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Kyle Schwarber tosses his bat after striking out in the ninth inning June 18 in Pittsburgh.

Why Cubs waited so long to demote Kyle Schwarber and what comes next

SHARE Why Cubs waited so long to demote Kyle Schwarber and what comes next
SHARE Why Cubs waited so long to demote Kyle Schwarber and what comes next

MIAMI — The Cubs’ patience has run out.

After 2½ months of teeter-totter baseball behind mediocre starting pitching and worse hitting, the World Series champs put aside their organizational man crush and optioned slumping Kyle Schwarber to Class  AAA Iowa on Thursday.

It was a move that had hung in the stagnant air over the Cubs’ lineup since Schwarber was moved out of the leadoff spot more than a month ago, his average not much higher then than the .171 he leaves behind on his way to Iowa.

So what took so long?

“That’s a fair question,” general manager Jed Hoyer said. “The answer is patience. The honest answer is we believe in him so much. He’s never struggled like this. We kept thinking he was going to come out of it.”

The Cubs don’t have a timetable for Schwarber’s return. How quickly he can mentally “reset” and physically fine-tune his mechanics with hitting coordinator Andy Haines will determine that. He also gets a few days off before reporting to Iowa, Hoyer said, to “clear his head.”

There might be a bigger question. If the Cubs finally reached the point of demoting their two-time postseason hitting hero after nearly half a season of fierce commitment to his roster spot, could other big moves be far behind?

Could they even expand their trade-deadline wish list to include a hitter?

“I’d never say never to a question like that, but I do believe our offensive turnaround is internal,” Hoyer said. “I don’t know what’s going to present itself as we get closer to the deadline. I will say this: When it comes to our offense, I really do see it as these are our guys. We’re as deep with position players as any team in baseball. . . . We don’t have rings on our fingers without all these guys.”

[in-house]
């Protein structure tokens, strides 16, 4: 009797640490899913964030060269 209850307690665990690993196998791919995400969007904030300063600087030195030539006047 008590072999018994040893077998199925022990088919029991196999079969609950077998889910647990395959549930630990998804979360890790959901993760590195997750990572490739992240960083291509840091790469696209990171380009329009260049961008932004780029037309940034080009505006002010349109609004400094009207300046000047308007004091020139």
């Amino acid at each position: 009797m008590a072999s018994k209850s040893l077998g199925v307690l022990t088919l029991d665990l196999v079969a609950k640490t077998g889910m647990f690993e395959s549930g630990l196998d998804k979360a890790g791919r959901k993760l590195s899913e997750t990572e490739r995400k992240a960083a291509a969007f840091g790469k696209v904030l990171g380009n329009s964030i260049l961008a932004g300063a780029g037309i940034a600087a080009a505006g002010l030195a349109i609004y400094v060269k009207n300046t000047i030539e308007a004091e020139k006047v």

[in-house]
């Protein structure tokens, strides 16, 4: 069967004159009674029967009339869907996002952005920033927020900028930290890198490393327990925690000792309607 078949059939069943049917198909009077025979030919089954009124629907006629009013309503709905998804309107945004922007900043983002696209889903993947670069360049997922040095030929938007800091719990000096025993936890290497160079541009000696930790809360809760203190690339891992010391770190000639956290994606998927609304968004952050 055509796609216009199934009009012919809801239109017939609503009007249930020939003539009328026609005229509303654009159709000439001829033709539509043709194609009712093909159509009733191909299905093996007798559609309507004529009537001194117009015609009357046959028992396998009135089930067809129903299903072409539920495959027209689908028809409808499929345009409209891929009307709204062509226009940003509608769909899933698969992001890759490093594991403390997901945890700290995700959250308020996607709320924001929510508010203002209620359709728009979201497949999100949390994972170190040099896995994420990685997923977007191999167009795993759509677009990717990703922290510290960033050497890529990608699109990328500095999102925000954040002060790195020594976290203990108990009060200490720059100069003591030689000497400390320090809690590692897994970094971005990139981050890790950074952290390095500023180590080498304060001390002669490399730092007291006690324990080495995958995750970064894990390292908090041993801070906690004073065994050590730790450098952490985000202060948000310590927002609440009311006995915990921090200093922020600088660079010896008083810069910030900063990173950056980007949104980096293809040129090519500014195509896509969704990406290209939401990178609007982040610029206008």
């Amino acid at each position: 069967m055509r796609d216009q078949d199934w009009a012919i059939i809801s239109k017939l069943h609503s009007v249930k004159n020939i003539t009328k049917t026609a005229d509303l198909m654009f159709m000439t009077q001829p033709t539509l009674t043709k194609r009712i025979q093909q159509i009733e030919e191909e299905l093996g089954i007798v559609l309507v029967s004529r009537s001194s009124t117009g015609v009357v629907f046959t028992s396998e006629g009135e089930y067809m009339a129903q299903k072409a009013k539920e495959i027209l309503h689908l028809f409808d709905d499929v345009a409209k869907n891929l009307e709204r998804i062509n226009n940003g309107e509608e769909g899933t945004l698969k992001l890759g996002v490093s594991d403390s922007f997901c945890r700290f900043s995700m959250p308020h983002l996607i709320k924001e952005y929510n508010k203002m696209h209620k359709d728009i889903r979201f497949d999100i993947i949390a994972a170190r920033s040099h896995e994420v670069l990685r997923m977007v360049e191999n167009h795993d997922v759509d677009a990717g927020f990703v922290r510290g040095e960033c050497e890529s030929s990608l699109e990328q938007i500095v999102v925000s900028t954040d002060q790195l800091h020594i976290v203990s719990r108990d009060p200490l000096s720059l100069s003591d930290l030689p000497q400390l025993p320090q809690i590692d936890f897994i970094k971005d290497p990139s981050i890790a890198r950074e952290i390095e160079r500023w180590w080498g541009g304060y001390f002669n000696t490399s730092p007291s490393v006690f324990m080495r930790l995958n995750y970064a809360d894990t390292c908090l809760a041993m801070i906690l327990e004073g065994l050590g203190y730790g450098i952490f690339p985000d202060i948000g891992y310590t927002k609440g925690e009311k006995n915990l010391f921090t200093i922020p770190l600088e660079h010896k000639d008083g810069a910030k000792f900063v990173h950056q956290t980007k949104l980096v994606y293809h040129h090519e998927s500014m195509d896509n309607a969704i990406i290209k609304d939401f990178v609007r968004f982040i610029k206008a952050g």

So pitching, and more pitching, remains the trade-deadline focus.

And fixing the hitting woes will be up to guys like Kris Bryant, who hit a three-run homer in Thursday’s victory over the Miami Marlins; beleaguered shortstop Addison Russell, who spent the final four innings looking for a triple to finish a cycle; and rookie Ian Happ, who had the first three-hit game of his career.

And maybe even Mark Zagunis, who was called up from Iowa as part of Thursday’s series of moves and made his major-league debut in right field.

“If something presents itself that makes sense, we’ll certainly jump on it,” Hoyer said, adding, “We can’t expect outside help to get us out of this rut. The answers are in that clubhouse, and we believe in those guys.”

Getting healthier could be a big part of the answer.

The Cubs added right fielder Jason Heyward to the 10-day disabled list Thursday, as expected, because of the cut on his left hand that he suffered while making a sliding attempt at a foul pop on the warning track Sunday. The move was back-dated to make him eligible to return Thursday in Washington. But Heyward has trouble gripping the bat, and there’s no guarantee the cut will be closed enough by then to activate him.

And World Series MVP Ben Zobrist stayed behind in Chicago as the team opened an 11-game road trip. Once his sore left wrist is deemed well enough, he’ll be sent on a brief minor-league rehab assignment.

And then there’s Schwarber, the powerful lefty, who missed almost all of last season with a knee injury and was considered a significant reason for optimism that the lineup could be even more prodigious this year.

“I think for us to get where we need to go, I think he’s going to be a huge part of that,” Hoyer said.

Schwarber’s detour to the minors is at least as common a path for successful players as Bryant’s route of debuting and never going back. Schwarber had played only two big-league games in April and May combined before this year.

“There’s no scarlet letter attached to this,” manager Joe Maddon said. “It’s just the way it happens sometimes, and you have to do what you think is best.”

Follow me on Twitter @GDubCub.

Email: gwittenmyer@suntimes.com

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